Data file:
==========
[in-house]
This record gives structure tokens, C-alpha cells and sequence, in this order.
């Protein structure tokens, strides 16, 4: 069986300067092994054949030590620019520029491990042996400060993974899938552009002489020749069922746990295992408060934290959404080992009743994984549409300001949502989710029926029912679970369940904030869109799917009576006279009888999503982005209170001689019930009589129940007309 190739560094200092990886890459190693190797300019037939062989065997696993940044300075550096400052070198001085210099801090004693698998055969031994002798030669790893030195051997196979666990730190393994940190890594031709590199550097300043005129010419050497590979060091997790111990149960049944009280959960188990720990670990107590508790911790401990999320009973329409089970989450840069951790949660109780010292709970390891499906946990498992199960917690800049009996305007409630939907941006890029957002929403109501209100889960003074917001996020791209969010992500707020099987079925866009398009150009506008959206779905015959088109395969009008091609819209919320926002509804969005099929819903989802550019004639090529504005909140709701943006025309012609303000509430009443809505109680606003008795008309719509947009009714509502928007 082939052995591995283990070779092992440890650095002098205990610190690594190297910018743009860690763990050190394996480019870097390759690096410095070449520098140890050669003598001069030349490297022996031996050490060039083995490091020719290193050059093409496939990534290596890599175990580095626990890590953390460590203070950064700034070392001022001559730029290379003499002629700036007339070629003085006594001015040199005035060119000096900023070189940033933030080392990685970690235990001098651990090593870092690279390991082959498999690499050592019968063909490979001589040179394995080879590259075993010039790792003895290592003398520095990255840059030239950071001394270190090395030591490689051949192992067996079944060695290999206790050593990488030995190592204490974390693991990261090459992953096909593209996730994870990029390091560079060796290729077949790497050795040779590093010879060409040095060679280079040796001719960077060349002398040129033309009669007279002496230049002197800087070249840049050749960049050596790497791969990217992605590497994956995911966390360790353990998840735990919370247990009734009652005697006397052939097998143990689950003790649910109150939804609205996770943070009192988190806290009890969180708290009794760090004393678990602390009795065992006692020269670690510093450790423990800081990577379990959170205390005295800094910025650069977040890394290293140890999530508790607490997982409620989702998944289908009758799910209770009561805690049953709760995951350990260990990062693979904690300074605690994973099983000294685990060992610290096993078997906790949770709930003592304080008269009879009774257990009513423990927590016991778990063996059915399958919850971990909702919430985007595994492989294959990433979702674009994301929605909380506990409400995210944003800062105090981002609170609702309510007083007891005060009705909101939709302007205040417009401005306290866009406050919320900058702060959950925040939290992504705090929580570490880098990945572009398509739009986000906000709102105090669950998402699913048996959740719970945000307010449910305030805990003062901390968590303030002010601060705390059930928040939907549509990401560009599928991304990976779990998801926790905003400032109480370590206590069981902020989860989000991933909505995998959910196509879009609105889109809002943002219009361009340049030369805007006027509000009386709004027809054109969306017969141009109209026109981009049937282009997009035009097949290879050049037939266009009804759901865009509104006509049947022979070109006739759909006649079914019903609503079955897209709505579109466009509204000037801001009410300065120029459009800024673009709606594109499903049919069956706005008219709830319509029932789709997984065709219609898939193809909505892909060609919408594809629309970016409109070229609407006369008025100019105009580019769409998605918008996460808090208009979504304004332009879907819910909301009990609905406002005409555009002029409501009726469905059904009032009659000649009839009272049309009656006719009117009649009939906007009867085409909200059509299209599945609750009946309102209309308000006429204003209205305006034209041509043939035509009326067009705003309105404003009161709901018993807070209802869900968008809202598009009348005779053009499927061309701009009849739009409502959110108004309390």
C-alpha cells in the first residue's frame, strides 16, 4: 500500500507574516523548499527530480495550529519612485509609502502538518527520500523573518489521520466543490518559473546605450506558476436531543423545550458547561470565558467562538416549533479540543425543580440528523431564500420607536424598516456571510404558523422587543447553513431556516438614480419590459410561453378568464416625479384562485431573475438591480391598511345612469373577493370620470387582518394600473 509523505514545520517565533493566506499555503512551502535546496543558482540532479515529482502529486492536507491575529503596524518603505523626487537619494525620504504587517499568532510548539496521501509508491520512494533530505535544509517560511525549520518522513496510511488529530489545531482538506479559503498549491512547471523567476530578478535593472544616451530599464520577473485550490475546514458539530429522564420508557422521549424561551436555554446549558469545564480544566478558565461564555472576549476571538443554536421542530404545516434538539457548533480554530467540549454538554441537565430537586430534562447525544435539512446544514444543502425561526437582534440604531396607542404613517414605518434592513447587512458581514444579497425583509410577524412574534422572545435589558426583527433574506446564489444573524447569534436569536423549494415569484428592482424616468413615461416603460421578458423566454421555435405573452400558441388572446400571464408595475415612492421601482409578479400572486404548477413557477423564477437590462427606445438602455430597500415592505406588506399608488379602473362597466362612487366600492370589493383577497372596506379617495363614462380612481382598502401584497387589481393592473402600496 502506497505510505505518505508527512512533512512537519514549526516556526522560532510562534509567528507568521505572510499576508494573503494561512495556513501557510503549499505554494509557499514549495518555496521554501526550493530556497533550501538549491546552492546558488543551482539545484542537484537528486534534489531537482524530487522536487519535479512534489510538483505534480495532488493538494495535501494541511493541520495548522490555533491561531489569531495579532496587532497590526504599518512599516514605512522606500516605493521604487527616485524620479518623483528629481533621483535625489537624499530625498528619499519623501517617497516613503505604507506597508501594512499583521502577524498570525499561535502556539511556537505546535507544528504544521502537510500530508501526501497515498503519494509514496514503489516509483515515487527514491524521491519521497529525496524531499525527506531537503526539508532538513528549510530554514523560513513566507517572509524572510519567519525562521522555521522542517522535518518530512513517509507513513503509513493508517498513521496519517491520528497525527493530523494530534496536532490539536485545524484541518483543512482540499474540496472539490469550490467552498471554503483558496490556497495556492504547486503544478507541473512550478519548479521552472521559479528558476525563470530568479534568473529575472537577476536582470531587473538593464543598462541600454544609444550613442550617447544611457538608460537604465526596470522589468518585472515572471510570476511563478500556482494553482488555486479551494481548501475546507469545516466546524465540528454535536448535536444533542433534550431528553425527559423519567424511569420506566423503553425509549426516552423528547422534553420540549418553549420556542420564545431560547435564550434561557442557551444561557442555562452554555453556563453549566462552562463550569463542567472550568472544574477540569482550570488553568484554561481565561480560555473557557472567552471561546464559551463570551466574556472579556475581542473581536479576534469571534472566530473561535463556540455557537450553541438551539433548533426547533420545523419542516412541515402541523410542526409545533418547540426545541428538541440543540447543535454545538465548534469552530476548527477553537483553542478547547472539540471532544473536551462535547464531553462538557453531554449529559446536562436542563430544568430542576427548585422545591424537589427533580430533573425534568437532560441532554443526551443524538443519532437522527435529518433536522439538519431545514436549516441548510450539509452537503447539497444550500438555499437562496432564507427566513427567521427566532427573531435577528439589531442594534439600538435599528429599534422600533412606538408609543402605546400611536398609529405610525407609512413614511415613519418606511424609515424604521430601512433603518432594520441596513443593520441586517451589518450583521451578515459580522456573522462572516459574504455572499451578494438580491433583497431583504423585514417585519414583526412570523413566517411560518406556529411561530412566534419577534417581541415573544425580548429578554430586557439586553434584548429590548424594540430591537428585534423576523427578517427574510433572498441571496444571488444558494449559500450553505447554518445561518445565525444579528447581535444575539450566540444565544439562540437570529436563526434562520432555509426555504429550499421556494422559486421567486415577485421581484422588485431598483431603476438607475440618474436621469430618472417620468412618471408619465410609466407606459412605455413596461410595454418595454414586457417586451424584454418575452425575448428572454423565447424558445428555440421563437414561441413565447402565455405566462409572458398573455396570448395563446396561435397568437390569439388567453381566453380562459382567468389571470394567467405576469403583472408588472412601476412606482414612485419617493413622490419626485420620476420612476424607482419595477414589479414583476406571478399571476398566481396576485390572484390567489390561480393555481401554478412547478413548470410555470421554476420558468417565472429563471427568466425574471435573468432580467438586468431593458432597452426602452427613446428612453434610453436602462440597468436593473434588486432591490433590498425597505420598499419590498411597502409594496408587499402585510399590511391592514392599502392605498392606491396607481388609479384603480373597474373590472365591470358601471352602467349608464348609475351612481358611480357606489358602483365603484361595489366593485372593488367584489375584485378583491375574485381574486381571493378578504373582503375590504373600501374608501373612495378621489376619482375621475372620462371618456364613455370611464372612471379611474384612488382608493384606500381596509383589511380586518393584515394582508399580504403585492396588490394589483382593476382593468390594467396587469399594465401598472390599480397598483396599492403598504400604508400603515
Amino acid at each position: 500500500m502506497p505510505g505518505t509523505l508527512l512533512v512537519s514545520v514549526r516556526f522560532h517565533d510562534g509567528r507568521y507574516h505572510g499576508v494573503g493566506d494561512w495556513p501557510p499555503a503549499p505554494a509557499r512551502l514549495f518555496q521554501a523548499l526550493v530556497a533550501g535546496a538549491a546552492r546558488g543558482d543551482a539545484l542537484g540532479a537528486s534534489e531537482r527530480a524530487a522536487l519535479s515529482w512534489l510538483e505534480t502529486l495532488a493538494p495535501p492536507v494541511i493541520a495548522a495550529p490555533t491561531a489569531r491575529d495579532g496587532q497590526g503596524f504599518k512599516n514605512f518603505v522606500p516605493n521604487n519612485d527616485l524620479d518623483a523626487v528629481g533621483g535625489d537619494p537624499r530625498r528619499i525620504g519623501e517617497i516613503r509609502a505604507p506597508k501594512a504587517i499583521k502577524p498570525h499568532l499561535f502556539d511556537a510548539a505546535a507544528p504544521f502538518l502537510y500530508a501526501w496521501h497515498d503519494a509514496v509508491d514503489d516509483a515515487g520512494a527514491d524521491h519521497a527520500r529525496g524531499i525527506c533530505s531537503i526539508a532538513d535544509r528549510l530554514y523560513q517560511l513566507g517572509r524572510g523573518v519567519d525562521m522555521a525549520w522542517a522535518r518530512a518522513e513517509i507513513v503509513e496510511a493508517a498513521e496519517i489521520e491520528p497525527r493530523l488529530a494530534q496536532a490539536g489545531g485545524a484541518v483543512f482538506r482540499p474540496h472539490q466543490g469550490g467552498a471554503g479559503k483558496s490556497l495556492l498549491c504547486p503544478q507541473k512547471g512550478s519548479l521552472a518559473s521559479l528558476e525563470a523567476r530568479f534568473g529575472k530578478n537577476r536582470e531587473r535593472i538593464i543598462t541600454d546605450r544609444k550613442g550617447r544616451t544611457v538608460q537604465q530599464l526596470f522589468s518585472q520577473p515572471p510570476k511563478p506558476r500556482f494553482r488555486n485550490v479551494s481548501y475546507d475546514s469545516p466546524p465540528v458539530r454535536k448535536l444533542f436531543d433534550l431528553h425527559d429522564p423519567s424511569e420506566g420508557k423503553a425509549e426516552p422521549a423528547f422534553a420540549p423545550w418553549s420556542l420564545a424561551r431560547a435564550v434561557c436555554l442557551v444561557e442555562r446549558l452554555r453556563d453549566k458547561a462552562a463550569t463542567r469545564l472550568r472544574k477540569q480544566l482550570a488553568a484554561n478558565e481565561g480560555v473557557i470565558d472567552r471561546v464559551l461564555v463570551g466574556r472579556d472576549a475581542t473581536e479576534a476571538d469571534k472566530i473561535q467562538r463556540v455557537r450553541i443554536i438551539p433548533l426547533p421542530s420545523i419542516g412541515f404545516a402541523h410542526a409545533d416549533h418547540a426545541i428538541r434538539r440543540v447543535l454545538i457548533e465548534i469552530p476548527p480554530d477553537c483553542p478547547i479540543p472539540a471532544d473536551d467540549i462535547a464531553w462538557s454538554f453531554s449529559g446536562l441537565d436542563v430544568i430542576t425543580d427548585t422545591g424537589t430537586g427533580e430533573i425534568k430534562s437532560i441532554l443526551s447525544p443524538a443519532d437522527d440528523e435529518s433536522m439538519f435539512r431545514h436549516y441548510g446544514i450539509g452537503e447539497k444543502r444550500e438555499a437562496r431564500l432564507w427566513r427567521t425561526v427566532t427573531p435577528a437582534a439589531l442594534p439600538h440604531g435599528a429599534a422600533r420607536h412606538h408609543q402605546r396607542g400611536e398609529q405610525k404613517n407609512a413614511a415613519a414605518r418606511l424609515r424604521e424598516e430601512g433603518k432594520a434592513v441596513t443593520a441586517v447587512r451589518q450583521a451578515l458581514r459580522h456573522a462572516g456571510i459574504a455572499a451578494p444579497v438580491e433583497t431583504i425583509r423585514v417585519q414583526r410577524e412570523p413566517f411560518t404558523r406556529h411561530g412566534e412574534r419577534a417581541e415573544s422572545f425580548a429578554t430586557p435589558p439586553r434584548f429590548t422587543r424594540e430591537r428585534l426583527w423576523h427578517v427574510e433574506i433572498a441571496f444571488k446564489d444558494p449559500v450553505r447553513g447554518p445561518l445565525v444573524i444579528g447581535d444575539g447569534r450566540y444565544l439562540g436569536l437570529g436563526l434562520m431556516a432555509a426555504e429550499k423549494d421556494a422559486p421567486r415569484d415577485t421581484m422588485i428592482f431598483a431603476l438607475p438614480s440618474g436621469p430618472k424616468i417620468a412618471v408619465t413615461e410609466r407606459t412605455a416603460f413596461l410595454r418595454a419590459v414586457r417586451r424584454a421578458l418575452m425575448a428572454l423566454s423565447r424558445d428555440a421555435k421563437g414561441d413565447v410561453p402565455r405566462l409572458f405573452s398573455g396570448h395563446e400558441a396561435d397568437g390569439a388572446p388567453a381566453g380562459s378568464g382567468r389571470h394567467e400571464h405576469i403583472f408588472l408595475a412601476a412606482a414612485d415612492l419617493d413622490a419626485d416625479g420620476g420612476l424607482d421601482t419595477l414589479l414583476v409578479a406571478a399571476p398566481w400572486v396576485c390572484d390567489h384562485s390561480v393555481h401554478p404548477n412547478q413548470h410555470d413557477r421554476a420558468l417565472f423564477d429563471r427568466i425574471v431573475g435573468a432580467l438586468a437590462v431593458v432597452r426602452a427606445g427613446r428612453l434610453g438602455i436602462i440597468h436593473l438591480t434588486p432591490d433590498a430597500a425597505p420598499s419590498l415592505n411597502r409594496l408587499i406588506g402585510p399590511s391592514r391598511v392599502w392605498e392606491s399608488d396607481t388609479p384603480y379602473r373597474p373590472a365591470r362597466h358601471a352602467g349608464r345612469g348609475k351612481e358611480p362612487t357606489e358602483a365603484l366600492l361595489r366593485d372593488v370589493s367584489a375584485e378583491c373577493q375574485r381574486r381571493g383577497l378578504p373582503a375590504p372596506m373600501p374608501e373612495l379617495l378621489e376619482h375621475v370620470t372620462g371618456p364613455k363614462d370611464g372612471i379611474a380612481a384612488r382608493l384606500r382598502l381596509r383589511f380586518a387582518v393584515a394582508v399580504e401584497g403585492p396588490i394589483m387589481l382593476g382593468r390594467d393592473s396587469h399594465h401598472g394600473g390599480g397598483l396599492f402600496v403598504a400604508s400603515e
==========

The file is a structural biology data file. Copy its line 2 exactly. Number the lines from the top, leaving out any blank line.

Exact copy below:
This record gives structure tokens, C-alpha cells and sequence, in this order.